"The Internet will not be the mass retail channel that people have predicted it will be. It is really a test bed for interactive services, but mass consumer activity will be satisfied by consumer electronics, not PCs." Thus speaks John Moroney, principal consultant at Ovum and author of Digital Television: The Challenge for Broadcasting and Content.
His comments come at the same time as a report from management consultants KPMG, which analyses the dramatically poor results of the e-Christmas initiative, Europe's most prestigious Internet retail pilot to date. Although the site attracted over a quarter of a million visitors, only 225 individuals actually purchased goods, representing a minuscule one-tenth of 1 per cent of the site's users.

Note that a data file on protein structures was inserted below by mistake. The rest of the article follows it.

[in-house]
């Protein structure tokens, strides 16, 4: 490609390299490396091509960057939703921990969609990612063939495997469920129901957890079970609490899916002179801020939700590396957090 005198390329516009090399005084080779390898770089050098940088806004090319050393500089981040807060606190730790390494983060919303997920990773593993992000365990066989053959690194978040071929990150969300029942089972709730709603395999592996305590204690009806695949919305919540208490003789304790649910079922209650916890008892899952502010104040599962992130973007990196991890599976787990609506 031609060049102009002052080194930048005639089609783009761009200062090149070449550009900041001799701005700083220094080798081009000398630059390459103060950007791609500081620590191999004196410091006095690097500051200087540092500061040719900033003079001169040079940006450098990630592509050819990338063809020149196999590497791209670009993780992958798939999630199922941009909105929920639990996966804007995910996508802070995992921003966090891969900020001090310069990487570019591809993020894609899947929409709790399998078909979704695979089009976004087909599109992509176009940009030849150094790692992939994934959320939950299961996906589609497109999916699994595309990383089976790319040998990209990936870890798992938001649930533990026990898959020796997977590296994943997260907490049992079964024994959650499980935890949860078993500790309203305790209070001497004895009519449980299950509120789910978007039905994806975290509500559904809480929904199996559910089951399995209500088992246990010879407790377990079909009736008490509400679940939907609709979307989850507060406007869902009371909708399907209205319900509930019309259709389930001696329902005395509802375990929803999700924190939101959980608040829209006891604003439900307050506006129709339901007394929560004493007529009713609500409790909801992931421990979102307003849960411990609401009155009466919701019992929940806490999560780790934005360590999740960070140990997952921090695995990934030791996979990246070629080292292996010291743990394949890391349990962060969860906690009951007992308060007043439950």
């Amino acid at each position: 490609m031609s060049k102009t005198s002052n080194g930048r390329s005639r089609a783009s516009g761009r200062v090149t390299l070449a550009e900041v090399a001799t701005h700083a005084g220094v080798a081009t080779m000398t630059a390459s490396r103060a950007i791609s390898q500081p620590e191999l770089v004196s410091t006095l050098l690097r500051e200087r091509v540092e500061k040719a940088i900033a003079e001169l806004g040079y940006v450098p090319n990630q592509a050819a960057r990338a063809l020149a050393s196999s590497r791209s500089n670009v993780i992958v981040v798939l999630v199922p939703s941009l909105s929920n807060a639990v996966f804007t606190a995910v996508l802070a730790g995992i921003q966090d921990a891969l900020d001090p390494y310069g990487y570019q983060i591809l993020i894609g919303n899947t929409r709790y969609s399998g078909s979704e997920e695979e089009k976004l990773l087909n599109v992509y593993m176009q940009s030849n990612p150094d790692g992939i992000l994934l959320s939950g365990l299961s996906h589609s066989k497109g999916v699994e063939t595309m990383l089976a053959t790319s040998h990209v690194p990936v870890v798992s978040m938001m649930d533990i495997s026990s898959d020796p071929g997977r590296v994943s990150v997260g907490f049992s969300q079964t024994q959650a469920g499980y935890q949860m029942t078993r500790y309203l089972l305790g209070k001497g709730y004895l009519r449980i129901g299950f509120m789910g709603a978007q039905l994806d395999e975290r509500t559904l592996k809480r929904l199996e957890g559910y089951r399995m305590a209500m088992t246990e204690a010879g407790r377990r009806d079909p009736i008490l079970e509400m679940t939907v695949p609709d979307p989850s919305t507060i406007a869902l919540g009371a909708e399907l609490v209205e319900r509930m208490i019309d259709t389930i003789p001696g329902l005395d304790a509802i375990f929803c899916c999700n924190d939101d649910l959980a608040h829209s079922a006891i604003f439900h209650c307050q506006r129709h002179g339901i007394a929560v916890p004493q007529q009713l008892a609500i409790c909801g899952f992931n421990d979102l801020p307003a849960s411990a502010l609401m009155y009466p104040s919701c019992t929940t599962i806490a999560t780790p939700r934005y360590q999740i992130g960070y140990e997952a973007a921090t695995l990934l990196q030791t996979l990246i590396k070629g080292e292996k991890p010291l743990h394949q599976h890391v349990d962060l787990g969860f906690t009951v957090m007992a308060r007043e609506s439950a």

Moroney's argument is a perennial one, but it would seem no less powerful for that. "The Internet is driven from the technology perspective, not by broadcasting or retailing professionals. The Internet requires a hugely expensive terminal device, the PC. Broadcasters have a tool that has over 95 per cent penetration, is well accepted and easy to use." While the Internet might claim some part in building up the demand and expectation for interactive services, it will, quite literally, not deliver the goods, Moroney believes. That mass market prize will go to broadcasters, as distributors of online services to the customer. Apart from the economics, his conviction also rests on the vital issue of ease of use. Take, for example, a small but illuminating weather service delivered by TPS, the second largest digital satellite broadcaster in France. A variety of local weather reports are broadcast simultaneously over a fat data stream so that a subscriber can select the one appropriate to him or her and have it appear instantaneously on the TV screen, at the touch of a button that activates the set-top box. This mode of operation is highly convenient, not only for the end- user but also for the broadcaster and all the other parties in the chain. To drive his point home, Moroney argues that, even with a modem incorporated into the set-top box for use in service management and future developments, it would have little to do with the Internet, even in the minimalist sense of operating over TCP/IP networks. "This requires a complete change of the mind-set to a digital broadcast medium," he explains. For example, TPS is interested in services that would use the modem, such as pay-per-view movies. The modem could be used to charge up the credits on a smart card or even take orders by credit card online. But the product, the film, is delivered best by the broadcast medium. "The Internet does have some advantages for international communications and the random access of data," Moroney concedes, "but in the service environment it is the local or national context that matters, and these other media will immediately take the advantage. …